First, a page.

RIZAL CAREFULLY chose the last image his countrymen would see of him; he went to his execution dressed like a European, complete with derby hat—as if to say that he was a citizen of that free republic that knew no boundaries, and thus an equal of the Spaniards who had ordered his death. Bonifacio was not as lucky.
Nobody knows how Bonifacio looked or what he wore when he was killed by members of the revolutionary army he had founded, mere months after launching the revolution. We “see” him today mainly as the sculptor Ramon Martinez immortalized him: his 1911 Balintawak monument portrays a stylized Bonifacio in white camisa and rolled-up red pants, with a bolo in his raised right hand and the Katipunan flag in his left.
If Bonifacio had had a choice, what image would he have chosen?
The National Artist Virgilio Almario suggests what the Supremo would have done without. At Bonifacio’s 149th birthday rites last week, he said that it was “time not just to honor Bonifacio but to build him a new monument in our shrine of valor”—by which he meant recovering an image of Bonifacio that was closer to the truth, or at least shorn of embellishment. Almario zeroed in on the bolo wielding: “laging may hawak na tabak, hindi po siya humawak ng tabak. Meron siyang special na revolver na siyang dala-dala sa kanyang pakikipaglaban.” (Bonifacio is always [thought of as] holding a bolo, [but] he did not hold a bolo. He had a special revolver which he carried in battle.)
We get a glimpse or two of that revolver in the memoirs of a leading revolutionary general, Santiago Alvarez. Angered by the failure of a certain Buenaventura Domingo to keep a Spanish parish priest from escaping, for example, Bonifacio explodes. “‘Worthless brother! Traitorous son of the people!’—and suddenly aimed the revolver he was carrying at him. A good thing the local head Laureano Gonzales stopped him; he mediated and asked forgiveness for the sins of the Katipunero Buenaventura.”
But how did the bolo end up in Bonifacio’s hand?
It’s possible the trail begins at the turn of the 20th century with Isabelo de los Reyes, whose first-ever account of the revolution (based in large part on the recollections of the Katipuneros he met in prison) fatefully mischaracterized the revolutionary organization as wholly plebeian. (How could it have been, when Cavite gentry like Aguinaldo travelled to Tondo to be initiated into the Katipunan under Bonifacio’s eye?)
By the time Martinez worked on his monument, the conventional wisdom, of Bonifacio as a peasant leader, had in all probability gelled; I think of the simplified sculpture as a snapshot of the attitudes of the time.
In the 1920s, the labor movement that had come to embrace the working-class Bonifacio as its own finally succeeded in placing him side by side with Rizal in the national pantheon of heroes; the labor leader Hermenegildo Cruz, for instance, wrote a poignant primer on Bonifacio, “Kartilyang Makabayan,” which nicely captures this transition.
And in 1931, the poet Jose Corazon de Jesus honored Bonifacio with a 24-line ode that cements the revolutionary organizer’s reputation as “the father of arms”—but arms of a specific kind.
The poem, written less than a year before the poet died, and eventually published in Jose P. Santos’ “Si Andres Bonifacio at ang Himagsikan,” apostrophizes a bolo-wielding Supremo.
Kung kaya ba’t kung di namin matanaw ang kamay ng Dios,/ ang kamay mong tanga’y tabak, ang sa amin ay panubos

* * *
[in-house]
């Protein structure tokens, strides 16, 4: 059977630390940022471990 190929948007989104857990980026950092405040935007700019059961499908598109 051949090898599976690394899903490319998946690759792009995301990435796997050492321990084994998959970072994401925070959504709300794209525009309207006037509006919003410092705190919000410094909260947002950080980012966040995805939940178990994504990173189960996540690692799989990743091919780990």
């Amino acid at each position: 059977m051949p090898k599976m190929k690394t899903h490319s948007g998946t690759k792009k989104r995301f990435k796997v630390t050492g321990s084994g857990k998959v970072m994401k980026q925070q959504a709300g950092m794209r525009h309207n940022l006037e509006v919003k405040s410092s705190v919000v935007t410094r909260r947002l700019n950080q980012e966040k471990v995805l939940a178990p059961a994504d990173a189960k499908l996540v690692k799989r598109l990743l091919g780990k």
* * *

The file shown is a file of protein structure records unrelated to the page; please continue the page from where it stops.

That is why when we cannot see the hand of God,/your hand holding its bolo is our redeemer
The last eight lines are addressed to the people:
Itaas mo ang kamay mo sa lawak nang kalangitan,/
at baka ang kanyang tabak, ilaglag sa iyong kamay
Raise your hand at the vastness of the heavens/
and perhaps his bolo will fall into your hand
The making of the bolo wielder was complete.
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The excellent essay “Imprinting Andres Bonifacio: The Iconization from Portrait to Peso,” available on malacanang.gov.ph (and likely written by Manolo Quezon), suggests the beginning of an alternative image: the wonderful sculpture in Divisoria in Manila, which shows a primed, pistol-packing Supremo poring over a parchment: “here is the Bonifacio who wrote impassioned manifestos that rallied the masses.” Indeed.
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Bonifacio’s short temper has been the subject of much discussion. Here is a recollection, from Santos’ “Si Apolinario Mabini Laban Kay General Antonio Luna,” which shows Bonifacio as a man of wise equanimity. The anecdote comes from the foreword written in October 1928, by his widow, Gregoria de Jesus; unfortunately, it is at the expense of Mabini, pre-paralysis.
“Naaalaala ko pa ng minsang dumalaw kami sa kaniya na ako, si Andres Bonifacio at Emilio Jacinto ang magkakasama at iba pa. Ng kami ay pauwi na ay narinig kong sinabi ni Emilio Jacinto kay Andres Bonifacio ang ganito: ‘Katwa palang tao iyang si Mabini pati si Rizal ay sinisiraan na di dapat sabihin sa harapan’ na sinagot ni Andres na ‘Siyanga, ngunit ang ibig sabihin ni Mabini ay ipakilala na higit siya kay Rizal’, kaya silang dalawa ay nagtawanan.”
My translation: I still remember that, once, we visited him; I, Andres Bonifacio and Emilio Jacinto were together, and there were others. When we were on our way home, I heard Emilio Jacinto say to Andres Bonifacio the following: “That Mabini is an amusing man, he badmouthed even Rizal with things best not said in public,” to which Andres answered with: “That’s right, but what Mabini really means is to be recognized that he is better than Rizal,” then the two started laughing.
A laughing Bonifacio. Now that’s an image.
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